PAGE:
A panel of appeals court judges has rejected former Lakeland City Commissioner Michael Dunn’s bid to have murder charges dismissed.
The three-judge panel from Florida’s Second District Court of Appeal denied a request from Dunn’s lawyers to halt his prosecution under a “stand your ground” claim. Dunn, 49, faces a charge of second-degree murder in the 2018 fatal shooting of a man inside the Lakeland store where Dunn worked as a manager.
The panel, consisting of Judges Nelly Khouzam, Anthony K. Black and J. Andrew Atkinson, denied the appeal without comment, as is common when a decision concurs with that made by a trial judge.
Circuit Judge Donald Jacobsen, who presided over an immunity hearing, ruled in March that Dunn’s fatal shooting of Christobal Lopez was not justified under Florida’s “stand your ground” law.
Dunn’s lawyers, James R. “Rusty” Franklin of Bartow and Mark O’Mara of Orlando, filed a 40-page motion for dismissal in April. They argued that Dunn had a legitimate fear of harm from Lopez, who was holding a hatchet inside the Vets Army Navy Surplus store on Oct. 3, 2018, as he headed for the exit.
Dunn, who saw Lopez take the hatchet from a sales display and conceal it in his pants, seized a pistol and left his office, eventually confronting Lopez near the shop’s door.
Dunn fired two shots into Lopez’s chest. Lopez, 50, fell to the group just outside the door and soon died.
The decision of the appeals court means Dunn’s case will now proceed to trial. A pretrial conference is scheduled for Aug. 16 in Bartow.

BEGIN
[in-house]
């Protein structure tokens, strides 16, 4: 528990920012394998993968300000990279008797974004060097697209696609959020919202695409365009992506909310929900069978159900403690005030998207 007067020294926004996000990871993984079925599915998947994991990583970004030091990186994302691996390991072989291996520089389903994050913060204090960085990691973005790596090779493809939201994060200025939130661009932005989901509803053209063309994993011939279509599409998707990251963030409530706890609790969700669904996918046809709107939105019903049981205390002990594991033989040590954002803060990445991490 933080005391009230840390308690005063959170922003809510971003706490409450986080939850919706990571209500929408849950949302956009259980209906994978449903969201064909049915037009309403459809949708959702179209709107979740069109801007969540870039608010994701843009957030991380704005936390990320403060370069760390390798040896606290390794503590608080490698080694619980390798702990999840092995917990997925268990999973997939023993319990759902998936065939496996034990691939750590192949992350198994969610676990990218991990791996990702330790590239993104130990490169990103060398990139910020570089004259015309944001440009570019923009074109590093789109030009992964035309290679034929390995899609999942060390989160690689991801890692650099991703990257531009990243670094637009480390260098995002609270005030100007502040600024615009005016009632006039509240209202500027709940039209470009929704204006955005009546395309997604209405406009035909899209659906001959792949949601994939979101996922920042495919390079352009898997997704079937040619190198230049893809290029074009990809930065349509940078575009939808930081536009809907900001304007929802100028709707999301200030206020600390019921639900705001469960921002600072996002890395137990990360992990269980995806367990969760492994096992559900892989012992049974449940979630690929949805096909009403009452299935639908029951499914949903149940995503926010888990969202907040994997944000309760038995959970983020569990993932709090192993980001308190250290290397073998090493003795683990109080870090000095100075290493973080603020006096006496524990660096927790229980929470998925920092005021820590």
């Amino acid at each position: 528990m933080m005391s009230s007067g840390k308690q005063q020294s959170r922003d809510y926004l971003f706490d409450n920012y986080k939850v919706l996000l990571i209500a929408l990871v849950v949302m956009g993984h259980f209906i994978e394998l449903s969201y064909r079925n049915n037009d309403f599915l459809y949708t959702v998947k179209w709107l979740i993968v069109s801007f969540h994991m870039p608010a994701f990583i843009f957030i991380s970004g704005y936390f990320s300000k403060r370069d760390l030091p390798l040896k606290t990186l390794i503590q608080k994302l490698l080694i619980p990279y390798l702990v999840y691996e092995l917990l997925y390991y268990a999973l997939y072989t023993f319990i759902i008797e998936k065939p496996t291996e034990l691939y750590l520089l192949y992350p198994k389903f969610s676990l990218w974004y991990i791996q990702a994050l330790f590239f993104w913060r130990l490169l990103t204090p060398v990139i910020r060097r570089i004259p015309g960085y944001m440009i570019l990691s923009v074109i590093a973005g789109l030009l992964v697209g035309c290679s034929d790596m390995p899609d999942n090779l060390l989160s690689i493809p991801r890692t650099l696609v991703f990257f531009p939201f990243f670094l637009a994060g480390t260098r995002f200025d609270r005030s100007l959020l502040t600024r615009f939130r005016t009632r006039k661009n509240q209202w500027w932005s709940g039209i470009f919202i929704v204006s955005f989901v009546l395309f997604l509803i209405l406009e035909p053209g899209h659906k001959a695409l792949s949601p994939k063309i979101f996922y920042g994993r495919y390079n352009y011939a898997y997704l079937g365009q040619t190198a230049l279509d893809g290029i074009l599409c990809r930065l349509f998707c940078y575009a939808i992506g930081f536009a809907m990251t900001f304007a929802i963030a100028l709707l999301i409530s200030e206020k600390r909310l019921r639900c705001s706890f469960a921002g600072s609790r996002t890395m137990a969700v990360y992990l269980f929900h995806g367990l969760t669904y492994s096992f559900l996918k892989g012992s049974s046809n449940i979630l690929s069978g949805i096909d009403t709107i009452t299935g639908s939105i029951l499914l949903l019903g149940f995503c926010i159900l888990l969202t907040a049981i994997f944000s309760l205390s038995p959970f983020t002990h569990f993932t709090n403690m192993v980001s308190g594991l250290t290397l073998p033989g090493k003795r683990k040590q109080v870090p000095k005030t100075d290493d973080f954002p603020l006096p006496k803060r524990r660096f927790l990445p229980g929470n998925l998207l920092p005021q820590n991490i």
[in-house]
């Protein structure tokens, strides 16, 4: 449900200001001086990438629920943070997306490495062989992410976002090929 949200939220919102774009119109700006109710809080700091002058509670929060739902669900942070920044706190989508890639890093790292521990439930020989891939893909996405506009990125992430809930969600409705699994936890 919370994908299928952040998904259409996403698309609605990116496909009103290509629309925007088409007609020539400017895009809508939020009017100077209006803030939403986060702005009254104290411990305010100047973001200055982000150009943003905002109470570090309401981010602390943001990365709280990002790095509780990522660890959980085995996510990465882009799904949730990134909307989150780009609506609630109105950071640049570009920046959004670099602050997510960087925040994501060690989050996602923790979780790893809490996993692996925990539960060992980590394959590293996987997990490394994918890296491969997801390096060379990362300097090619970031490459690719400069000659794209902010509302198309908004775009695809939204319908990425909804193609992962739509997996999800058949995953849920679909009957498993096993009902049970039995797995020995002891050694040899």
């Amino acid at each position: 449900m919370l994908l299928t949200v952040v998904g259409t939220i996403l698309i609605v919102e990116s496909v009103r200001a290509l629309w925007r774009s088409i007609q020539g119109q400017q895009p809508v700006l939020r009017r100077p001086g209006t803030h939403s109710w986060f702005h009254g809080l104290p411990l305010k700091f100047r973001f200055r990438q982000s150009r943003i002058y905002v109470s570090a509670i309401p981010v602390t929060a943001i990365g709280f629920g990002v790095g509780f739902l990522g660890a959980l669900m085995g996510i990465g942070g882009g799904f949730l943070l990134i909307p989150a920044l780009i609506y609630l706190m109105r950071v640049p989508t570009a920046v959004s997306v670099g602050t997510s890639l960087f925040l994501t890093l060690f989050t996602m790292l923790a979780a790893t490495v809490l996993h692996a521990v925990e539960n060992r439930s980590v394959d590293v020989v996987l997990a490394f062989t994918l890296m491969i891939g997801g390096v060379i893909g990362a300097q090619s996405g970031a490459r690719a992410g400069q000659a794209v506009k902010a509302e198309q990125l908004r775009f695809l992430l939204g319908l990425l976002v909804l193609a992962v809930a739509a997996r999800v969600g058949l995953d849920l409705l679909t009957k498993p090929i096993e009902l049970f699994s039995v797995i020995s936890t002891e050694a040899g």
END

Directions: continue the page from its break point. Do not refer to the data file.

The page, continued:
Part of the episode was captured on surveillance video in the store. Jacobsen relied heavily on that video evidence in denying Dunn’s claim that he should not be prosecuted because he shot Lopez in self-defense.
Jacobsen ruled that Lopez didn’t present a threat in the final moments of the encounter, as he attempted to push open the door and leave the shop. Dunn grabbed Lopez by the shirt near the door before shooting him.
In making their appeal, Dunn’s lawyers argued that Jacobsen erred in focusing too much on the final seconds of Dunn’s fatal encounter with an alleged shoplifter. The lawyers wrote that Jacobsen committed a “reversible error” in ruling that Dunn’s use of force was not justified to prevent death or great bodily harm.
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The petition says Jacobsen also erred in failing to address whether Dunn’s actions were a justified response to the imminent commission of a forcible felony.
“I respect the court’s decision, although I didn’t agree with their interpretation of the case law applying to the facts,” O’Mara said. “We certainly respect the decision and will abide by it.”
Dunn resigned from the Lakeland City Commission after being charged. He has been free on bond as the case has proceeded.
Gary White can be reached at email@example.com or 863-802-7518. Follow on Twitter @garywhite13.